Enters rescue mode, starts the rescue.target unit. This is mostly equivalent to
           systemctl isolate rescue.target.

       SIGRTMIN+2
           Enters emergency mode, starts the emergency.service unit. This is mostly equivalent to
           systemctl isolate emergency.service.

       SIGRTMIN+3
           Halts the machine, starts the halt.target unit. This is mostly equivalent to systemctl
           start halt.target.

       SIGRTMIN+4
           Powers off the machine, starts the poweroff.target unit. This is mostly equivalent to
           systemctl start poweroff.target.

       SIGRTMIN+5
           Reboots the machine, starts the reboot.target unit. This is mostly equivalent to
           systemctl start reboot.target.

       SIGRTMIN+6
           Reboots the machine via kexec, starts the kexec.target unit. This is mostly equivalent
           to systemctl start kexec.target.

       SIGRTMIN+13
           Immediately halts the machine.

       SIGRTMIN+14
           Immediately powers off the machine.

       SIGRTMIN+15
           Immediately reboots the machine.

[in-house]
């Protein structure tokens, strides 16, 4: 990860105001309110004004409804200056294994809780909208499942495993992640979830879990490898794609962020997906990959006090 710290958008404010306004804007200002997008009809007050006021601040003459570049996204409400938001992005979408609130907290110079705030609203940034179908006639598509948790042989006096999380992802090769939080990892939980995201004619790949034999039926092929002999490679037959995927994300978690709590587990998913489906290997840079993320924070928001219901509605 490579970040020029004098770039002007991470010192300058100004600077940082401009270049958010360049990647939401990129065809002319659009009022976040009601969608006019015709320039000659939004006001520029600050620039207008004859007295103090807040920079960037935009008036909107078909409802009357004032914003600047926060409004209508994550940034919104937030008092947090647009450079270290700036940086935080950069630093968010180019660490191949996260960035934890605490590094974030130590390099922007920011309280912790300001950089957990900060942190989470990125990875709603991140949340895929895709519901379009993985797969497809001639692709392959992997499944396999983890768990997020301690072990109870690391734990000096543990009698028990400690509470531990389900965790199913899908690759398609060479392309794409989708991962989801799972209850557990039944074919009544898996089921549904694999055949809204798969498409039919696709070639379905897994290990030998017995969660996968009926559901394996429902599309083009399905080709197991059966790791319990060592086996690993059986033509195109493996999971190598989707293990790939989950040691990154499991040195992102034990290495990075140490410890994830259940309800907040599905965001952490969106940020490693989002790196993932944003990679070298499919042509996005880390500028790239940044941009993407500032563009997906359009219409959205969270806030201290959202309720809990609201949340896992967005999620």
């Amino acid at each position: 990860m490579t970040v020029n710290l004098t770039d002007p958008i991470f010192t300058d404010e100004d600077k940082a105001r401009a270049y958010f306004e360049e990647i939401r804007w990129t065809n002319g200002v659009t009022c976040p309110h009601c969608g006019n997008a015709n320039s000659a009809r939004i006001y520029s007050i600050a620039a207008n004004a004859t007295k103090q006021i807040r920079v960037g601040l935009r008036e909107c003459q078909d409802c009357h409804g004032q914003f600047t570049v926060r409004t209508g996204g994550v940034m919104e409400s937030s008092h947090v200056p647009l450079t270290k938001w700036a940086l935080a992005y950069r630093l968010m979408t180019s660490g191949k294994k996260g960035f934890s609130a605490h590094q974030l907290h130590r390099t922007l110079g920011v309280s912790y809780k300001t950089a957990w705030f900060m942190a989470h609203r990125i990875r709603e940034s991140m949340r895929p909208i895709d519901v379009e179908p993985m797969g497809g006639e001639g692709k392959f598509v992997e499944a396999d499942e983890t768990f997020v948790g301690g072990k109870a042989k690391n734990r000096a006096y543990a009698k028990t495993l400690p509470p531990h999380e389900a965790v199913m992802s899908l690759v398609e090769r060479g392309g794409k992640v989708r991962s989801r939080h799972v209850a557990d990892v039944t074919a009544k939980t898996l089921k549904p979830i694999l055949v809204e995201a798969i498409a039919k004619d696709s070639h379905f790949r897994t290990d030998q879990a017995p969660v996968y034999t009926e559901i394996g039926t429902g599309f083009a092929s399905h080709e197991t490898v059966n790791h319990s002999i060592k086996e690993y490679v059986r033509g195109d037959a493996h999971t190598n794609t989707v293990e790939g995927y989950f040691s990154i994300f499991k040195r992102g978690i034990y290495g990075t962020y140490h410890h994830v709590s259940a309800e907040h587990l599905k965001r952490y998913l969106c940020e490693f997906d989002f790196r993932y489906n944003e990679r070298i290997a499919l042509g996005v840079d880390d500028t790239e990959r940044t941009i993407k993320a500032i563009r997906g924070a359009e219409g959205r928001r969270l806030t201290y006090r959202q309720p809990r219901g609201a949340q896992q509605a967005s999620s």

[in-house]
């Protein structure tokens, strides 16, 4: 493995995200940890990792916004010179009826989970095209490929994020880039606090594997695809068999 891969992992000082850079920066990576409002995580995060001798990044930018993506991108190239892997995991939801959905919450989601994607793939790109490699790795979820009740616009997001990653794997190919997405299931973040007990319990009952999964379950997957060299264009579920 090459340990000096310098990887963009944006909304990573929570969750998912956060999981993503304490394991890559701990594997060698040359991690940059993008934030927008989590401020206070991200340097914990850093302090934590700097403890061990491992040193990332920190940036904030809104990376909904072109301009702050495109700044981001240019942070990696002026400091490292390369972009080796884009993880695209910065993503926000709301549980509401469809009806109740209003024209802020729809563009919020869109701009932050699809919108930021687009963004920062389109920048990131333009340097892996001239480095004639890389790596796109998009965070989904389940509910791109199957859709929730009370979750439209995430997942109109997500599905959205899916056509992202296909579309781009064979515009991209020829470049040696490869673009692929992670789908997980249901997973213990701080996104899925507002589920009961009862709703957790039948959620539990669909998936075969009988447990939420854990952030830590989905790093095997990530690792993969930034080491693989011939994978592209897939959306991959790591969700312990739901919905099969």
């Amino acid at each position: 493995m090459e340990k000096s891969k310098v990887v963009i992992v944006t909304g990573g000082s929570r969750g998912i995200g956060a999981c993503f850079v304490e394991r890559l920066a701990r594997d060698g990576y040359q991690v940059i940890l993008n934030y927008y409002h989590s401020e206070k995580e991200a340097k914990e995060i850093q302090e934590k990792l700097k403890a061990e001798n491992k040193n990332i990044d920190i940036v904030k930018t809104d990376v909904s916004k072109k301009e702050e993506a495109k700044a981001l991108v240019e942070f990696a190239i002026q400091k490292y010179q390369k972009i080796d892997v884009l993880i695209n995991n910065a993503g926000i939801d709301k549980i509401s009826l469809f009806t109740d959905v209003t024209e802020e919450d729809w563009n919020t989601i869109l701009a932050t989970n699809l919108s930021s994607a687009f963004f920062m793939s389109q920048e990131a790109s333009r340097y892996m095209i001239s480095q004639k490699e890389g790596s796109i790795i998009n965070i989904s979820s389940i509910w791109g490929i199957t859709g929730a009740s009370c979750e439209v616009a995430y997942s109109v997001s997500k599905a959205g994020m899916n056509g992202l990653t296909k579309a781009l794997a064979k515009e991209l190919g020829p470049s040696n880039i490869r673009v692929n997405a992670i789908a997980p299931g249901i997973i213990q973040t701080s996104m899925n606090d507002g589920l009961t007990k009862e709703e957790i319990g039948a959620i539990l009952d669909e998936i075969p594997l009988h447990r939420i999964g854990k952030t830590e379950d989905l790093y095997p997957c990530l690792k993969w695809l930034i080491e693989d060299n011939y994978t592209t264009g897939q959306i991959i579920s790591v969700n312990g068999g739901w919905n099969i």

SIGRTMIN+16
           Immediately reboots the machine with kexec.

       SIGRTMIN+20
           Enables display of status messages on the console, as controlled via
           systemd.show_status=1 on the kernel command line.

       SIGRTMIN+21
           Disables display of status messages on the console, as controlled via
           systemd.show_status=0 on the kernel command line.

       SIGRTMIN+22, SIGRTMIN+23
           Sets the log level to "debug" (or "info" on SIGRTMIN+23), as controlled via
           systemd.log_level=debug (or systemd.log_level=info on SIGRTMIN+23) on the kernel
           command line.

       SIGRTMIN+26, SIGRTMIN+27, SIGRTMIN+28
           Sets the log level to "journal-or-kmsg" (or "console" on SIGRTMIN+27, "kmsg" on
           SIGRTMIN+28), as controlled via systemd.log_target=journal-or-kmsg (or
           systemd.log_target=console on SIGRTMIN+27 or systemd.log_target=kmsg on SIGRTMIN+28)
           on the kernel command line.

ENVIRONMENT
       $SYSTEMD_LOG_LEVEL
           systemd reads the log level from this environment variable. This can be overridden
           with --log-level=.

       $SYSTEMD_LOG_TARGET
           systemd reads the log target from this environment variable. This can be overridden
           with --log-target=.

       $SYSTEMD_LOG_COLOR
           Controls whether systemd highlights important log messages. This can be overridden
           with --log-color=.

       $SYSTEMD_LOG_LOCATION